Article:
Editor’s note: Mark Collins tells us that he has patiently waited for his alma mater, the University of Pittsburgh, to invite him back as a commencement speaker. Instead, each year Pitt chooses an alum who is “more accomplished” or “lacking in a criminal record.” This year the honor went to outgoing Chancellor Mark Nordenberg, who will be speaking today. Clearly the university favors those who are amazingly successful instead of, you know, other people. Mr. Collins has now decided to share his wisdom without the benefit of a formal invitation.
Thank you for that kind introduction. It sounded much better than when I scribbled it down half an hour ago.
In the interest of time and to justify my unvouchered lunch, allow me to offer rousing plaudits along with equally rousing rebuttals. This will be a generic stump speech, the equivalent of the anticipated Mass in the Catholic Church, so, if you have another graduation to attend this spring, there’s no need to go. You’re covered.
First, the word commencement means “beginning;” it is not an end. Every graduation speaker feels an obligation to mention this. If you don’t know what the word “commence” means, perhaps those seven years of college have been misspent. Ironically, your student-loan payments will, indeed, commence. The first bill is now waiting for you at home. That’s the last efficient service you will receive.
Another standard cliche: We are at a crossroads where yesterday meets tomorrow. Frankly, I’d like to change this tired paradigm. I’d prefer if our crossroads were, say, 1981 and Apple was selling at $5 a share. Or I’d settle for last week, when I still had a working transmission in my car. But no. We speak thoughtfully of “living in the moment” as if we had options. We’re stuck here. We can try to bring hope to the hopeless, but after that it gets dicey. For instance, we can’t bring list to the listless or feck to the feckless, so we do the best we can.
Remember to thank your parents, without whom you wouldn’t be here. From where I stand, I can see your parents, and I’d rather not imagine how you got here.
Don’t forget where you came from. Ha! As if you could. I guess the idea is to keep you humble, but if anyone here has ever been in a family or knows of a family, then you know humiliation — sorry, humility. By the way, if any of you plan to find the cure for cancer just to prove your critics wrong, just to say I told you so, feel free. Go ahead. Fine by me.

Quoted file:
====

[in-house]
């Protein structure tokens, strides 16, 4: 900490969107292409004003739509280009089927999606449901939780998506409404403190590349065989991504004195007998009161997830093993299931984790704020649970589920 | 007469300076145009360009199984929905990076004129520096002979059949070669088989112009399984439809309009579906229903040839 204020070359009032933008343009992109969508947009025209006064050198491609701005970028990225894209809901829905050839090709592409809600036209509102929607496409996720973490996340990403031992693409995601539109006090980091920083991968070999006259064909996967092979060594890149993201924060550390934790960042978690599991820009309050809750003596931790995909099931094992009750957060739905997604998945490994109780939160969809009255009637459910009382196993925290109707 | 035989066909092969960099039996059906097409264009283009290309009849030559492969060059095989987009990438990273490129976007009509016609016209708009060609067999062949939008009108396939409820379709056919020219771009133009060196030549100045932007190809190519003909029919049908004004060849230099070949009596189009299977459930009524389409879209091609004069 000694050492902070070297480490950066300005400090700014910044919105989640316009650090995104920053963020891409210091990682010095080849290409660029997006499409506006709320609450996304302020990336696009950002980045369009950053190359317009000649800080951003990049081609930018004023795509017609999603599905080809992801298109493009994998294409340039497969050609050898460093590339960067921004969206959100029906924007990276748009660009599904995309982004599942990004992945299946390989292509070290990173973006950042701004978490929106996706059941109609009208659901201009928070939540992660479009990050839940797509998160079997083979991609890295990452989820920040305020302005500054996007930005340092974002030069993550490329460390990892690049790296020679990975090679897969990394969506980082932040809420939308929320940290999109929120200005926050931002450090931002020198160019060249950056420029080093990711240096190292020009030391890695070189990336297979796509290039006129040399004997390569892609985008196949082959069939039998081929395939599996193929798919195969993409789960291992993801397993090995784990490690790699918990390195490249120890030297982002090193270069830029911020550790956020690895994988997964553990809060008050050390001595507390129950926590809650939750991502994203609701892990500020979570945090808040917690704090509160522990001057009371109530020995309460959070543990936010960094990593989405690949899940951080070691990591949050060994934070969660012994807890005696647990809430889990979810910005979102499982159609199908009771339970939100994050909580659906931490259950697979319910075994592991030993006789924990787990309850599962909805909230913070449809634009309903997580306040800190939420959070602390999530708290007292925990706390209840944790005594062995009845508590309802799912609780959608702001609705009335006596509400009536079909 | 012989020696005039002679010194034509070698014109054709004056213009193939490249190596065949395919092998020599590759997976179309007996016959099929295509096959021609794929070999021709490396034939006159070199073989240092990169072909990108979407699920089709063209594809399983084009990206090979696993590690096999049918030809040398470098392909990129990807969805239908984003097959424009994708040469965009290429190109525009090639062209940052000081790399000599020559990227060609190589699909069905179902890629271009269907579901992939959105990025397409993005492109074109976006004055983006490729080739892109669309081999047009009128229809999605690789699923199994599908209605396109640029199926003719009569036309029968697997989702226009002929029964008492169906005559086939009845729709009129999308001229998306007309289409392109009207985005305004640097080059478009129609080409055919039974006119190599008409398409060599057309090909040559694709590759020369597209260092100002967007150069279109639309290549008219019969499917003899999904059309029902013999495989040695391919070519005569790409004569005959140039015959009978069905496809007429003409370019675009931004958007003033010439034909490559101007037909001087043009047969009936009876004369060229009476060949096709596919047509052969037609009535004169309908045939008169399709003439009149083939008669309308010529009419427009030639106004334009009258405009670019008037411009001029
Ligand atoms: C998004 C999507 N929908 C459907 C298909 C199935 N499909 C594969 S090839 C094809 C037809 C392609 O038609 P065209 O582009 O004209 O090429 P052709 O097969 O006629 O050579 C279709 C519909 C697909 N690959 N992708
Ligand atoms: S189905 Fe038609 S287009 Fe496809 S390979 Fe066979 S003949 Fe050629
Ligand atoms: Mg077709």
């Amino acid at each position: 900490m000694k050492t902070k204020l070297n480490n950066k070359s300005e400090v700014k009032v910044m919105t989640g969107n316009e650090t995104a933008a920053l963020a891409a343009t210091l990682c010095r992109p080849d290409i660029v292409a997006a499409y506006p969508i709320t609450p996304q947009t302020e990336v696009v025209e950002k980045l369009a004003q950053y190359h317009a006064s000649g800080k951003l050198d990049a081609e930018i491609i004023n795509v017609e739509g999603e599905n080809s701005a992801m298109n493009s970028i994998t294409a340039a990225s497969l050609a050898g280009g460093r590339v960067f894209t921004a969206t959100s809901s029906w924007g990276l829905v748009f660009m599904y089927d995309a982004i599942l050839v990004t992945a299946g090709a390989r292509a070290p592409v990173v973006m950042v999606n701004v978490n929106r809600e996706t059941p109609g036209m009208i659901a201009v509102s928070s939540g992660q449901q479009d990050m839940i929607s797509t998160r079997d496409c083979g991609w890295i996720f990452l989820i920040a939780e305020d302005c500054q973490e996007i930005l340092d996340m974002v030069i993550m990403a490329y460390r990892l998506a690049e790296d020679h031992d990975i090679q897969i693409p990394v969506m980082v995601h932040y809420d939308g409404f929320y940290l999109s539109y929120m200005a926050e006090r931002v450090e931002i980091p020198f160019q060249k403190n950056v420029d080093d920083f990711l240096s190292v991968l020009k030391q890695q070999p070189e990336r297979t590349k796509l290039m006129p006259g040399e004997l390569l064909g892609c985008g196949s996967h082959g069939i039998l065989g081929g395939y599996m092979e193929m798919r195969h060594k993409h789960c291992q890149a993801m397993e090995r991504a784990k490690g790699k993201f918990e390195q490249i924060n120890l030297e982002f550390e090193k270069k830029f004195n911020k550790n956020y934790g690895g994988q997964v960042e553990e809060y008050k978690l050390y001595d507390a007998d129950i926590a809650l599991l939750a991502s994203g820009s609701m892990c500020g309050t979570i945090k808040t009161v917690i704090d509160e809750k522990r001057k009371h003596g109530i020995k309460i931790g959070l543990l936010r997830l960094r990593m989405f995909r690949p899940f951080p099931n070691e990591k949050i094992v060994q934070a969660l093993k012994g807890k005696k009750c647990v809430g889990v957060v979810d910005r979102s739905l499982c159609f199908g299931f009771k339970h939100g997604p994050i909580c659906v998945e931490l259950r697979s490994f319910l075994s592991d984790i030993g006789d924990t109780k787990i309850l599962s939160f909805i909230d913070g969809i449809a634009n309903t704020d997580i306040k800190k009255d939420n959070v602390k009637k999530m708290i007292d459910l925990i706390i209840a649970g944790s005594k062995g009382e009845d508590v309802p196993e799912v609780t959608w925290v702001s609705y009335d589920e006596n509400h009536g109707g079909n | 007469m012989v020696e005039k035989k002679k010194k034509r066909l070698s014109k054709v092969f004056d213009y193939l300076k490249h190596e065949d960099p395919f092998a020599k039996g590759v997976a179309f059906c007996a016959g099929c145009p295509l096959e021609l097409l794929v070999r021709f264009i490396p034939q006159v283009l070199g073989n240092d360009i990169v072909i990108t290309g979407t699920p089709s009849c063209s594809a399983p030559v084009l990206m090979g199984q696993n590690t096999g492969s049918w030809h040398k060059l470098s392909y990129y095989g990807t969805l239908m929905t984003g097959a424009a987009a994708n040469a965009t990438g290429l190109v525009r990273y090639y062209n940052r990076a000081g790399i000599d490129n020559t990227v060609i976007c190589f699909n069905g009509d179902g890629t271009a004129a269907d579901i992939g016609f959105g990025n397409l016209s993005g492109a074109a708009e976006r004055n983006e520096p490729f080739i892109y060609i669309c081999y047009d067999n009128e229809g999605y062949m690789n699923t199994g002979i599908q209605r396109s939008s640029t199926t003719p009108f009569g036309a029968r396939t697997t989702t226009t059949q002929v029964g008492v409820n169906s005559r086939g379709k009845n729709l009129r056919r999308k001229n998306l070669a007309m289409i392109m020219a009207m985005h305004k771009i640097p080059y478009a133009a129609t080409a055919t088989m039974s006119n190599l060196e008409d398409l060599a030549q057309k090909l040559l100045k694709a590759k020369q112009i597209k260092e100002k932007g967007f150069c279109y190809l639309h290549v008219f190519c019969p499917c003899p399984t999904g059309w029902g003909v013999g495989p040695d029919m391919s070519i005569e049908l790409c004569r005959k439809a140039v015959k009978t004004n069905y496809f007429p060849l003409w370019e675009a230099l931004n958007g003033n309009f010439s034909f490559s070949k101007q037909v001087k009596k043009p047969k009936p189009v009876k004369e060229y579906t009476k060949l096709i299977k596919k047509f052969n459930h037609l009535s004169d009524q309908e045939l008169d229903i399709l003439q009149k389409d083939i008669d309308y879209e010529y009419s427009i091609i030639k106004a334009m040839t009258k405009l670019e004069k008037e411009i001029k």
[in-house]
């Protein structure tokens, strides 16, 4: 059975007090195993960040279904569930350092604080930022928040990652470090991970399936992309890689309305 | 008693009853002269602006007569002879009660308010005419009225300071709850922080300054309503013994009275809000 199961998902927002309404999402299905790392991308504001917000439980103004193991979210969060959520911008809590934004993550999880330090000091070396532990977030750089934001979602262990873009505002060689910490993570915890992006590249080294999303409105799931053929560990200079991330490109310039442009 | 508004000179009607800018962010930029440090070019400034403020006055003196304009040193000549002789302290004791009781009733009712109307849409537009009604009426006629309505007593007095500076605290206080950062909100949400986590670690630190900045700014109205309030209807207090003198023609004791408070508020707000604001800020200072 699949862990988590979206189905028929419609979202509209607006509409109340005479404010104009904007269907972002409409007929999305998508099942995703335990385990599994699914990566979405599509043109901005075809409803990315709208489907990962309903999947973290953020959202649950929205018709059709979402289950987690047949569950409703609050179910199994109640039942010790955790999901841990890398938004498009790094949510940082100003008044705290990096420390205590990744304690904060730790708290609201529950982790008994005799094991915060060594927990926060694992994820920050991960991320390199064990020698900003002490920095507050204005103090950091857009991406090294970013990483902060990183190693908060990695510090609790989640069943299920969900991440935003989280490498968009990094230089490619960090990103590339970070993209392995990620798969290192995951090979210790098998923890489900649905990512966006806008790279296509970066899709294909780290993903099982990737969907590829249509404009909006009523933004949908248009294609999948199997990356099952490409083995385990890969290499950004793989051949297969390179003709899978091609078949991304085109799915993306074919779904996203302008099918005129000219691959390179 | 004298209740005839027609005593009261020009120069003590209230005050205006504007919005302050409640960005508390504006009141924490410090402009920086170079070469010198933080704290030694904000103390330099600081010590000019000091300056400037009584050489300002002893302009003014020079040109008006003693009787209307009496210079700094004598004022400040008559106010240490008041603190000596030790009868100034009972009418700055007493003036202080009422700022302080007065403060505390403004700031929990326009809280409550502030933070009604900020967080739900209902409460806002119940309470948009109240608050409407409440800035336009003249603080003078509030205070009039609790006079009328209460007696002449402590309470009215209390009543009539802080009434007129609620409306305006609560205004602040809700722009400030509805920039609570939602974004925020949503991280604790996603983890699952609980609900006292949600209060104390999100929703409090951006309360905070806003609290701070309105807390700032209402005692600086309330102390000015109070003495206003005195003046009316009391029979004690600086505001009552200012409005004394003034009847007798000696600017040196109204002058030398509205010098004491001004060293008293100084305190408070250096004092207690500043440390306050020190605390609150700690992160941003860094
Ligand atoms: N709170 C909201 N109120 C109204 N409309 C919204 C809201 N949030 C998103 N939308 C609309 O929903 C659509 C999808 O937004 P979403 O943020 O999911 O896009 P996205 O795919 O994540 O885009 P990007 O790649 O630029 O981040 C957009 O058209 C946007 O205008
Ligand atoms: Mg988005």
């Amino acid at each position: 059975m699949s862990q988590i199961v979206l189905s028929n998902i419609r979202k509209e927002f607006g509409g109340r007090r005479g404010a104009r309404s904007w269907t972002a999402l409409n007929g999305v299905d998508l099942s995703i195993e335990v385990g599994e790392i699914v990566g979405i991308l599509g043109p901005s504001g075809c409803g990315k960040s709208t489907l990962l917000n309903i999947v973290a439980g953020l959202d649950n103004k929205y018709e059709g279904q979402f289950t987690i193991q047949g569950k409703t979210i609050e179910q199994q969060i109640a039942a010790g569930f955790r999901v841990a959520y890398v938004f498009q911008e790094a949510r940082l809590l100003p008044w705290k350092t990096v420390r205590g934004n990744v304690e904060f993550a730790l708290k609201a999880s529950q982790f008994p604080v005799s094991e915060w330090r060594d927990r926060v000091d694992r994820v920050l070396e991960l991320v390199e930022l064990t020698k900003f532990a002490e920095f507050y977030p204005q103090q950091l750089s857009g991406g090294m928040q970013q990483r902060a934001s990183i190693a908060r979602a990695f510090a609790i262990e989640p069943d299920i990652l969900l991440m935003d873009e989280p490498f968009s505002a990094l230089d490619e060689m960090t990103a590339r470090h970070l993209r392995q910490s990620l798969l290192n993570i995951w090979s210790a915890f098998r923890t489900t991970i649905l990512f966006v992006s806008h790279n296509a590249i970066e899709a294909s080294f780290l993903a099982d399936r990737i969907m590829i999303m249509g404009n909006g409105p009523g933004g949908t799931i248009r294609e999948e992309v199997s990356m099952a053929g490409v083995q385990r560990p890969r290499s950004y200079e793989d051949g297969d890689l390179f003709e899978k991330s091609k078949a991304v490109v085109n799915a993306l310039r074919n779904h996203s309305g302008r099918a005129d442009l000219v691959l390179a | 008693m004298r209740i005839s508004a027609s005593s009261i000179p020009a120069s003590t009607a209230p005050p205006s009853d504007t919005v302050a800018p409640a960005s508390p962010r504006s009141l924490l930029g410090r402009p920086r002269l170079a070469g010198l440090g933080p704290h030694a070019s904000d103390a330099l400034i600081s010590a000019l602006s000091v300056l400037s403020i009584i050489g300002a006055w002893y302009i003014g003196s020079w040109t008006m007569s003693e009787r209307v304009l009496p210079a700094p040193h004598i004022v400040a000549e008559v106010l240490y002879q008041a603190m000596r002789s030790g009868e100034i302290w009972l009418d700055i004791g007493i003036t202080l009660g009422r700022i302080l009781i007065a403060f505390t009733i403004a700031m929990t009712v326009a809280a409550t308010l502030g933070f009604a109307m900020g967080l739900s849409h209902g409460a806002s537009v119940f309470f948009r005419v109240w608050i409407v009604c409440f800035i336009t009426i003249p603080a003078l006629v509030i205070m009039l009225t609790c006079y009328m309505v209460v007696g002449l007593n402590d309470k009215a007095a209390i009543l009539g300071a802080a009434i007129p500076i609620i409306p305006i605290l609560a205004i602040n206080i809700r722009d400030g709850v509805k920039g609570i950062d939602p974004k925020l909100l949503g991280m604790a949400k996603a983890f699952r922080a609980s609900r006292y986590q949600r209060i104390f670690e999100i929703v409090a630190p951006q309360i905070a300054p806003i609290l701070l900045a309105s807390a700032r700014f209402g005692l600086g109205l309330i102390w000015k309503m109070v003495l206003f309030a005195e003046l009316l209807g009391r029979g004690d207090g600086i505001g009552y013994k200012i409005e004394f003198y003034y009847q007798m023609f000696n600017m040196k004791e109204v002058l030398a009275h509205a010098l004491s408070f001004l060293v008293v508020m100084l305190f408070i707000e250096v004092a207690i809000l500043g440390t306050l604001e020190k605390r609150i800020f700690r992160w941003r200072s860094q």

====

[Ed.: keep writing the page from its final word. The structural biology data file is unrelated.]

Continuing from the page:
You are the future. This is my favorite. It gets all of us off the hook — you’re not responsible for anything up until now because you’re just graduating, even though you’re 22 years old and can vote and drink and go off to war and get shot at, and we’re not responsible for anything that happens after next week ’cause now it’s up to you.
Hate to burst everyone’s bubble, but we’re all citizens. We’re all responsible for each other. Sure, some educated folks divorce society and fancy themselves the next Thoreau, but it’s a ruse. Thoreau outfitted his cabin at Walden with heat and light; the Unabomber packed his solitude into little mailable parcels that were also full of heat and light. Your choice.
Are you cynical yet?
Good, because that’s my gift to you. This is the last opportunity you have to be cynical. You can — you should — be suspicious, wary, guarded. It’s a mark of intelligence. But cynicism is a luxury you can afford no longer. Ditto with the word promise, that hallmark of college students. It’s now time to produce. Do what you need to do, but don’t do it for our sake. Don’t do it for the sake of your family or this institution. Do it because you’re a sentient being on this planet, third rock from the sun, alive among the living. It’s the rarest of gifts. It’s the fiercest of responsibilities. That’s why we’re pulling for you, and we are all pulling for you. We want for you what we pray for ourselves: a chance. This moment. Discovery. Meaning.
Aren’t you curious why you’re all dressed in flowing robes and funny hats? Because today you’re all the same. I can’t tell any differences among you. The next time you’ll be treated so democratically is when you die. So, somewhere between now and then, you have choices to make. Fortunately, you’re not alone. You’re not cynical. You’re free. And you’re alive.
Thank you. Now if someone can validate my parking ticket, I’ll leave you two — you and your future — to work out the details.
Mark Collins is a writer living in Ben Avon, but he also is a lecturer and environmental studies coordinator for the University of Pittsburgh’s Department of Geology and Planetary Science.